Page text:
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How long does weed stay fresh and what’s the best way to store it?

How long does weed stay fresh and what’s the best way to store it?

You’ve probably heard that you should store your cannabis in a cool and dry place, but that doesn’t mean you should just put it in a plastic bag, toss it in your sock drawer, and call it a day.

As a dried herb with many benefits, cannabis requires a little extra care to ensure you get the most out of it. And while this doesn’t mean that you need to invest in your own in-home bank vault or a coffee table sized biodome to seal off your weed from the world, with a little effort you can ensure that your herb stays in premium condition no matter how long it takes you to finish your stash. 

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So, what really goes into properly storing your cannabis? What happens if your cannabis is not stored in the right way? Is freezing it a good idea? Let’s take a look at how to store your cannabis properly, starting with the Dos and Don’ts.

The Dos and Don’ts of storing weed:


  • Keep it away from light
  • Keep it in an airtight container
  • Use a glass container 
  • Make sure the container is clean (and dry) first 
  • Keep it in a cool, dry (but not too dry) spot 
  • Try humidity packs


  • Keep it in the fridge or freezer
  • Use a plastic bag 
  • Leave it exposed to light
  • Open the container too frequently 
  • Handle the buds more than necessary
  • Leave it somewhere that children can easily find it. 

First things first: What’s the ideal temperature for your cannabis 

You can have the perfect, airtight, light-proof container for your cannabis, but if the temperature is wrong it can all go up in smoke — and not in a  good way. 

Many advise keeping cannabis in a cold place, but the main question is: How cold? 

It is recommended to keep cannabis in temperatures below 21°C (70°F). Between 25-30°C (77-86°F) is the ideal temperature for mold to thrive, so you’ll want to avoid that range. Excessive heat can also dry out and degrade cannabinoids and terpenes. According to USP, which sets standards for pharmaceuticals in the US, “cool” temperatures are defined as: “any temperature between 8 and 15°C (46°F and 59°F)”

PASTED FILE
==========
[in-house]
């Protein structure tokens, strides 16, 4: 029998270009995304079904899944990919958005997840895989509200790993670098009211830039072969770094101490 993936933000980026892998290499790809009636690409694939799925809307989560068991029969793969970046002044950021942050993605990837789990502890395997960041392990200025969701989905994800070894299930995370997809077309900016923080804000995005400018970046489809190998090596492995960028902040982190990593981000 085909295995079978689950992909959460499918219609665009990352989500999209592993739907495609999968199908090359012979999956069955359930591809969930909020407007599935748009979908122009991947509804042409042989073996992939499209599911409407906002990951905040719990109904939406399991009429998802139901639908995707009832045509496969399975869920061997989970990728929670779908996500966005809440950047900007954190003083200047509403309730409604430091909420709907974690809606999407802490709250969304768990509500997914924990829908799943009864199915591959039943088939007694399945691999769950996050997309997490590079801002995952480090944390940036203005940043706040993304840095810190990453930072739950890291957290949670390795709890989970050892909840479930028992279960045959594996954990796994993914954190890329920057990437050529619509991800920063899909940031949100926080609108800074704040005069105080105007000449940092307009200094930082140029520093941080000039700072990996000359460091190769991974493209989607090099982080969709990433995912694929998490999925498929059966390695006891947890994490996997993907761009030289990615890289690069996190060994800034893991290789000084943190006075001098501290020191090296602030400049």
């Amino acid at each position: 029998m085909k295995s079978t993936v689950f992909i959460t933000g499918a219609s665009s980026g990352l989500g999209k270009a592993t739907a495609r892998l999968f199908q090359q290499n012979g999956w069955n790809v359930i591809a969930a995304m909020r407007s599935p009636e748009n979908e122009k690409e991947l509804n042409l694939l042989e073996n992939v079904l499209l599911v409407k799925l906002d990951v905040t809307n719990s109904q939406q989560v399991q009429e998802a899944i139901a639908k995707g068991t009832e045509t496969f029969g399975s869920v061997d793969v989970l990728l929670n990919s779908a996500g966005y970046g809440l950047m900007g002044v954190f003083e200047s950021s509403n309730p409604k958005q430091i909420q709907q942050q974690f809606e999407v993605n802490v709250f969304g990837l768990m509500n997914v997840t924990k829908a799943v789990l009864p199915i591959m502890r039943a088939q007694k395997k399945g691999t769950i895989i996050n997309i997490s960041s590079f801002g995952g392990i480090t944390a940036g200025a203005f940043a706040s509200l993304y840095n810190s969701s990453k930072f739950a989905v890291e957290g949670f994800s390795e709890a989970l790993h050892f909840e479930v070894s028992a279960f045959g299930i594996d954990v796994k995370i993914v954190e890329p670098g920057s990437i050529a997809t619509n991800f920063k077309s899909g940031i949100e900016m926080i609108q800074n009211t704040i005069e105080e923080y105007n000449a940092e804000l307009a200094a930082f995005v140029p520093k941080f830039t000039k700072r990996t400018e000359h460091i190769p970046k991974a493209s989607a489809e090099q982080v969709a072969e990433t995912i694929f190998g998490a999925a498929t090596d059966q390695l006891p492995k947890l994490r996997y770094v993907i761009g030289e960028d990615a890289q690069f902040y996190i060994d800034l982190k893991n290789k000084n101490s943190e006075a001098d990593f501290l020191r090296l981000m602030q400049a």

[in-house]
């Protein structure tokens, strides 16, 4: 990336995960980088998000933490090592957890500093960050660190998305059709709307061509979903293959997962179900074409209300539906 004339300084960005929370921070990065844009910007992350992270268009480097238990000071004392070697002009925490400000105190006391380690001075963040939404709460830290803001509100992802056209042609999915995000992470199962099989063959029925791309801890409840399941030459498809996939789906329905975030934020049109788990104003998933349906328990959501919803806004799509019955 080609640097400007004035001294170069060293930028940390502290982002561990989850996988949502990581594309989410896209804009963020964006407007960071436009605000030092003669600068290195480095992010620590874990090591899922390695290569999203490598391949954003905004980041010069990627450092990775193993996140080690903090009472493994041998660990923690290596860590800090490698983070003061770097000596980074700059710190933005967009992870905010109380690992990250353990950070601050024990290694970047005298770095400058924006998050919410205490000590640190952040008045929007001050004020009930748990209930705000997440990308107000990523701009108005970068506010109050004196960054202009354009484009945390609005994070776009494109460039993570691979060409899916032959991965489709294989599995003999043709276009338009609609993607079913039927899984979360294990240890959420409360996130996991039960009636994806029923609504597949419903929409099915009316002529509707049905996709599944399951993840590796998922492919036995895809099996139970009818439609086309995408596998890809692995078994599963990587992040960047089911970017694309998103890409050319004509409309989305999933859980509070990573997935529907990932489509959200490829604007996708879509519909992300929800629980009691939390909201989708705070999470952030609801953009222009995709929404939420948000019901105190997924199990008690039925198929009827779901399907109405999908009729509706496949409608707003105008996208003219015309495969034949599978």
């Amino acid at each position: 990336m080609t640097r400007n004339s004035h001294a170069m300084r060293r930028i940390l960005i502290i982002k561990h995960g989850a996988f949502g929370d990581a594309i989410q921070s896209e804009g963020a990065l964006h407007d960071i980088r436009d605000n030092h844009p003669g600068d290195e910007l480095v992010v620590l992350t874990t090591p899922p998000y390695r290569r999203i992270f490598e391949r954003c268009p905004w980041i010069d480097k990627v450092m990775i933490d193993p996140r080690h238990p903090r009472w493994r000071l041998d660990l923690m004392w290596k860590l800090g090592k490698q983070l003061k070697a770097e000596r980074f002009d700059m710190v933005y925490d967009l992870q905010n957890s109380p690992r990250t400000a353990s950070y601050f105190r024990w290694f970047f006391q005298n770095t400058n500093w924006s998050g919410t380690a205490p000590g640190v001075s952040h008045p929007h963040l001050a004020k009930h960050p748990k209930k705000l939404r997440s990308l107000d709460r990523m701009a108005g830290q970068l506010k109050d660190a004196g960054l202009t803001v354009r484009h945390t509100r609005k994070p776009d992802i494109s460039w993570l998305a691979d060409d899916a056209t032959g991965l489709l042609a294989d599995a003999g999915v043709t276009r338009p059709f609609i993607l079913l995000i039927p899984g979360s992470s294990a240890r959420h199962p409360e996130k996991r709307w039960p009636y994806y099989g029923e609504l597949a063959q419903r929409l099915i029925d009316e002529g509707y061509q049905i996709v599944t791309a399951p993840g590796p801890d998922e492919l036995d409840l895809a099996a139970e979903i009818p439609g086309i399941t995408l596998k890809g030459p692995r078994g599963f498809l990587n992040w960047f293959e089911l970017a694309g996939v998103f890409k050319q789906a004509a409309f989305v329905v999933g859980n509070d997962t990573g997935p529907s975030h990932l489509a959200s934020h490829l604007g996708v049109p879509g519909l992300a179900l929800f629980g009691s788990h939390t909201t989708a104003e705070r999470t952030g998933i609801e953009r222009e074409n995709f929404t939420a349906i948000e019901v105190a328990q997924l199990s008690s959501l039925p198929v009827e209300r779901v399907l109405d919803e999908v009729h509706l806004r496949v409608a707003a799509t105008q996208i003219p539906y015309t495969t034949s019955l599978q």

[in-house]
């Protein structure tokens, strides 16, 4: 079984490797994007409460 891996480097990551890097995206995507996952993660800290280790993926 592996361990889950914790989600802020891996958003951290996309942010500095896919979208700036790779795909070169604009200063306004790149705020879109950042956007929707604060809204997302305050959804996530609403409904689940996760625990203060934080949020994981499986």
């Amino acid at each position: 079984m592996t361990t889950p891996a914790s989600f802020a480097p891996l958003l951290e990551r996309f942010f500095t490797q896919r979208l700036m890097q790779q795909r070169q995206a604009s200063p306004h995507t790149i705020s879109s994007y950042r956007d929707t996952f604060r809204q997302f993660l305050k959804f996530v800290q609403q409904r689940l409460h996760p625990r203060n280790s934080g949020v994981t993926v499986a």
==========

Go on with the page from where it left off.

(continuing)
But what does the research say? 

A 2012 experimental study on the long-term storage and stability of cannabis oil discovered that while a gradual decay of THC would happen over time, nearly a quarter (23.16%) would decay in samples exposed to light at 22°C (71.6°F) or higher in just one year. The study also found that when kept in darkness at a low temperature 4°C (39°F) the cannabis oil lost on average 21.6% of its THC. As expected, the CBN content increases during the storage period, because THC converts to CBN over time. This study supports keeping you cannabis oil in a room below 21°C (70°F) whenever possible

On the other hand, the same study showed the decay of CBD in samples stored in darkness at 4°C (39°F) was 11.3%. When stored in laboratory light at 22°C (71.6°F), however, the average loss was 13.45%. Again,, cannabis stored in normal storage conditions (natural light and ambient temperature) showed a higher rate of cannabinoid decay compared to cannabis in special storage conditions (darkness and low temperature). 

The bottom line is that protecting cannabis from heat and light is one of the easiest steps you can take to preserve it for the long haul. If you plan to store your stash for a long period of time, you should consider a cool, dark corner of the house like the back of the closet or a cellar.

How to store dried cannabis properly 

The quality of dried cannabis flower can be impacted by several factors, including oxygen, light, heat, and moisture. Exposure to any of these influences can cause mold or dry out the cannabis buds. Why are dry buds a problem if you can still smoke them? The answer is simple — the entourage effect. Ideal storage conditions will best preserve the cannabinoids and terpenes in your cannabis. That way, the next time you smoke your herb, it should be a similar experience and taste as the first time you used it.

Ideally, marijuana should be stored in a cool, dry (but not overly dry) place with no light. 

Here are some of the most popular methods of storing weed:

  • Plastic/Ziploc bags

Easy, but they don’t protect weed from light, aren’t airtight, and can damage or remove trichomes from the buds. There are far more suited reciptibles that better preserve your ganja.